To speed up the process, even more, you should pre-order an appraisal in advance. You can do this before your offer has even been written. It can be difficult to arrange this, especially with larger scale lenders, but it’s always worth a try. Once the offer is written, the lender can relay to the seller that an appraisal has already been scheduled.


You’ll also want to get the inspection done fairly quickly. You only have a short window of time to get the inspection done. The quicker you get this done, the more serious of a buyer you appear to be. You should have the inspector who you’ll use ready before you even put an offer in on a home in order to expedite this part of the process. Usually, inspectors don’t take terribly long to schedule appointments knowing that their clients have short windows to get inspections done.  


Make A Strong Offer


Making a good offer could mean paying extra for a home you love in order to compete with cash offers. Spending more money helps to win. Here’s why: Sellers almost always will give a cash buyer a bit more of a discount since they’ll be getting all of the funds up front. If you love the house and plan to live in it for years to come, the extra money you spend will be well worth it.         


Write An Offer Letter


An offer letter adds a bit of a personal touch to the number you put down as a buyer. Here, you can tell the seller who you are and why you love the home. It can be emotional to sell a property, but a seller will feel more comfortable knowing that the home is going to someone who will appreciate it.

  






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Posted by Deborah Schilling on 5/31/2018

After a thorough review of the real estate market, you've found your dream home. Now, you just need to submit a fair offer that the home seller will accept. Regardless of whether you're shopping for a home in a buyers' market or a sellers' market, you'll want to avoid the risk of submitting a "lowball" offer, i.e. an offer that a home seller will turn down immediately. Remember, if you want to land your ideal home, you'll likely need to submit an offer that is attractive to a home seller. And if you know what it takes to minimize the dangers of submitting a lowball proposal, you'll be better equipped to secure your dream house quickly. Making a fair offer on a home is simple – here are three tips to ensure you can avoid the dangers of submitting a lowball offer: 1. Review the Real Estate Market. As a diligent homebuyer, you've probably checked out dozens of residences in your search for the perfect home. Along the way, you might have even noticed that home prices vary depending on the size and condition of a residence. The real estate market remains in a constant state of flux, and what a home is worth today is unlikely what it is going to be worth in five years. However, a homebuyer who evaluates real estate market trends as well as prices of similar homes in a particular area should have no trouble submitting a fair offer on his or her dream house. 2. Evaluate the Condition of the Home. Keep in mind that the condition of the home may impact its short- and long-term value. Thus, you should try to submit an offer that accounts for the overall condition of a residence. For instance, a home's old furnace may need to be replaced in the near future, and doing so could prove to be both costly and time-consuming. But if you consider the cost of a new furnace installation in your proposal, you may be able to justify submitting an offer that is below a home seller's initial asking price. Or, in some cases, you may be able to convince the home seller to repair or replace this furnace to seal the deal. 3. Understand Your Budget. You've been pre-approved for a mortgage and know your budget for a new home. When you submit an offer, you should keep your budget in mind and ensure you'll be able to make the mortgage payments if a home seller accepts your proposal. A homebuyer who understands his or her budget can explore residences within a set price range. And ultimately, this homebuyer will be able to eliminate the chance of submitting a lowball offer on a house that he or she may be unable to afford down the line. When in doubt, don't be afraid to discuss your options with your real estate agent, too. This professional can offer insights into how much similar homes in an area have sold for recently, along with other housing market resources and tips to help you secure a house at a fair price. Avoid the dangers of submitting a lowball offer on a home, and you'll be better equipped to land your dream residence without delay.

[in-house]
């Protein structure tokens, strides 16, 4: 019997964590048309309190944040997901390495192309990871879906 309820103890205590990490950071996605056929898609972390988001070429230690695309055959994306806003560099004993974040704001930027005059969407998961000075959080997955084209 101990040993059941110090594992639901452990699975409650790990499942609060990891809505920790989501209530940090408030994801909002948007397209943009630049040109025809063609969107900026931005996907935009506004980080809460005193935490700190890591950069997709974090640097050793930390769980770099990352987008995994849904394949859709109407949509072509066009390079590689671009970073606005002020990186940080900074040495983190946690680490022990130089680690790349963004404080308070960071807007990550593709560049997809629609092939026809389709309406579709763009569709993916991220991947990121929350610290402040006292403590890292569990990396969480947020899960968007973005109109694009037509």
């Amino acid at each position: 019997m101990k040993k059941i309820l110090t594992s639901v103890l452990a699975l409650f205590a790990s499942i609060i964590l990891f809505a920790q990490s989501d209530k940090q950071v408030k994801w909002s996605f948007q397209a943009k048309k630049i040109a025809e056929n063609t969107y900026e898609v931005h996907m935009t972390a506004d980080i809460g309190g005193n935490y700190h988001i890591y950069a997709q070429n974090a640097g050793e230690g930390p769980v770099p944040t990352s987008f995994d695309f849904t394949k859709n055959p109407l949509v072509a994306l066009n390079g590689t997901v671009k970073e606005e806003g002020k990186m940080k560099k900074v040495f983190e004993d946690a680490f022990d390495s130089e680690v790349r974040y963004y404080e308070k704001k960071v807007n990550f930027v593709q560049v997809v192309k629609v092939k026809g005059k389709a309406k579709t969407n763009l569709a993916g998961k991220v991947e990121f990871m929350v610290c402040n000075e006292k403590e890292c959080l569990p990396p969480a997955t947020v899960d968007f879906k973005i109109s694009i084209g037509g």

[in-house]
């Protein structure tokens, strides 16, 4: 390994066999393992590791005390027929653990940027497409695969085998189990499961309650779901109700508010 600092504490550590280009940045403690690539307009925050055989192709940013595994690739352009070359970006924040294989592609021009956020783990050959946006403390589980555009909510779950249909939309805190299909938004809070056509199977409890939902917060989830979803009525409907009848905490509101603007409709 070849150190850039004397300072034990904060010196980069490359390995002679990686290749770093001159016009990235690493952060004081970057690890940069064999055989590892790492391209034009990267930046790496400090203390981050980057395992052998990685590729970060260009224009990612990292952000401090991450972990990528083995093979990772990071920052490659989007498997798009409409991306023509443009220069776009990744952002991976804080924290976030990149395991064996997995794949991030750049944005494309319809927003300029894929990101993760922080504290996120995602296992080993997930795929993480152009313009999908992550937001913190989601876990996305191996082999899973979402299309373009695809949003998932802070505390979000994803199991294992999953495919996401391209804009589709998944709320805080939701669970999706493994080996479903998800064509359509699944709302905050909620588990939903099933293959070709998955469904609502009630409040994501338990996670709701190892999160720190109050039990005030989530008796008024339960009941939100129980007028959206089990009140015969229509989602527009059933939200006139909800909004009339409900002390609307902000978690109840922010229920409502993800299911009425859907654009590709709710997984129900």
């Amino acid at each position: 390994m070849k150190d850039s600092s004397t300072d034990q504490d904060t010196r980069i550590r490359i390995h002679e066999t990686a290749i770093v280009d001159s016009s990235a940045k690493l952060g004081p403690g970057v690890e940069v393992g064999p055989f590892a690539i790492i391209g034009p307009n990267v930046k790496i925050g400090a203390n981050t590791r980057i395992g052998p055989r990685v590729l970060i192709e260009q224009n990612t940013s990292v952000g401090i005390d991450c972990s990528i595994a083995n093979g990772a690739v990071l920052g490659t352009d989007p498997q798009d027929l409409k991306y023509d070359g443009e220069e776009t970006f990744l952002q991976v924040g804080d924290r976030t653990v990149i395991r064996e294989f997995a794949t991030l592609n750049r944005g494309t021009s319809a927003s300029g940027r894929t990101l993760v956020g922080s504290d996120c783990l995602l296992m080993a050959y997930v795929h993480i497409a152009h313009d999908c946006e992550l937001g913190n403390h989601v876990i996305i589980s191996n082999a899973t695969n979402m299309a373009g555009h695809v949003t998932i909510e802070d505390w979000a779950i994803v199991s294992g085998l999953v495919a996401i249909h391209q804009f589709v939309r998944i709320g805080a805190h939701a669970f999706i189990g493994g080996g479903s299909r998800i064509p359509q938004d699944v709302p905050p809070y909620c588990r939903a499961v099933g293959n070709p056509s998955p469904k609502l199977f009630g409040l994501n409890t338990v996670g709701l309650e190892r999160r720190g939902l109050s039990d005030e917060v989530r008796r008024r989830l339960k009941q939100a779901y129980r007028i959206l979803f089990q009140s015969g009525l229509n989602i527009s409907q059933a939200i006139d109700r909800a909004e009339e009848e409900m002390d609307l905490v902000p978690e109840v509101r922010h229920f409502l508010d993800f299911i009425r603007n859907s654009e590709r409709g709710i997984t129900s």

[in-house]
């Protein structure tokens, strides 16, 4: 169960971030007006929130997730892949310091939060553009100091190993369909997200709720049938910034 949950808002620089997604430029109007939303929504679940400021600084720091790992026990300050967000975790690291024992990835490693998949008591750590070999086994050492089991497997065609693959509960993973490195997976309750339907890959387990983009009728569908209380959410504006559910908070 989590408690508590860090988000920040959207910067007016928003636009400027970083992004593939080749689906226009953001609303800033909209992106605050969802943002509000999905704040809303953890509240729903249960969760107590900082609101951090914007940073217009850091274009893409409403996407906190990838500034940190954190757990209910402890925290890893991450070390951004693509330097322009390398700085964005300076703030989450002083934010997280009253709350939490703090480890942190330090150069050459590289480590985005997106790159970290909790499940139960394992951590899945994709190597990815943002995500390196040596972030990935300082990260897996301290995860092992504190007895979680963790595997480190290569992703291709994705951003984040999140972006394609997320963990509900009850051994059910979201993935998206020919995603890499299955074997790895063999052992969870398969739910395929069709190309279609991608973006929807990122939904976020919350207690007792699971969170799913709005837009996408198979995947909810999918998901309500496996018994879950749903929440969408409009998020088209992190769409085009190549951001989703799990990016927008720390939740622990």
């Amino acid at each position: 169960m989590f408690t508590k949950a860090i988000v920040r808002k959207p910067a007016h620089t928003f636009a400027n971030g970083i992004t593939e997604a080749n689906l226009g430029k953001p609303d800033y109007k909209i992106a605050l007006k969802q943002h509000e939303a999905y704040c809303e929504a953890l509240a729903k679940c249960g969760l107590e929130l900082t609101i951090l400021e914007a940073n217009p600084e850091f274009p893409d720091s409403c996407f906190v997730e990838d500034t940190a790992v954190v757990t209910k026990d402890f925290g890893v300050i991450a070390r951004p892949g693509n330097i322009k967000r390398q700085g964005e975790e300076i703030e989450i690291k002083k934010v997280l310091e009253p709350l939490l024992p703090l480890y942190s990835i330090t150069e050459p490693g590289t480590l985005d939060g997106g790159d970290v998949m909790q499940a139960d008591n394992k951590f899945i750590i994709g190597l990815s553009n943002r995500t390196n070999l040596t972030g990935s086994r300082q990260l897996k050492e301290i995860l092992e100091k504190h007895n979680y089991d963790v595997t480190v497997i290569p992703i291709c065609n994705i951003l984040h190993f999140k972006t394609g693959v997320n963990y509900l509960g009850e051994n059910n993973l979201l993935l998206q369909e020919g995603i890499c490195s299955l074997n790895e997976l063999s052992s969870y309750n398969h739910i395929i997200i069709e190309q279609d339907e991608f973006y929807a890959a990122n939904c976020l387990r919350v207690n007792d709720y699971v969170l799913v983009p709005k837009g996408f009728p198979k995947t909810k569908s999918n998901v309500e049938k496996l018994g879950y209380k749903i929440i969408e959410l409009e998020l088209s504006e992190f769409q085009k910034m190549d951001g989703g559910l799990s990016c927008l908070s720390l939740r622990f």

Deborah Schilling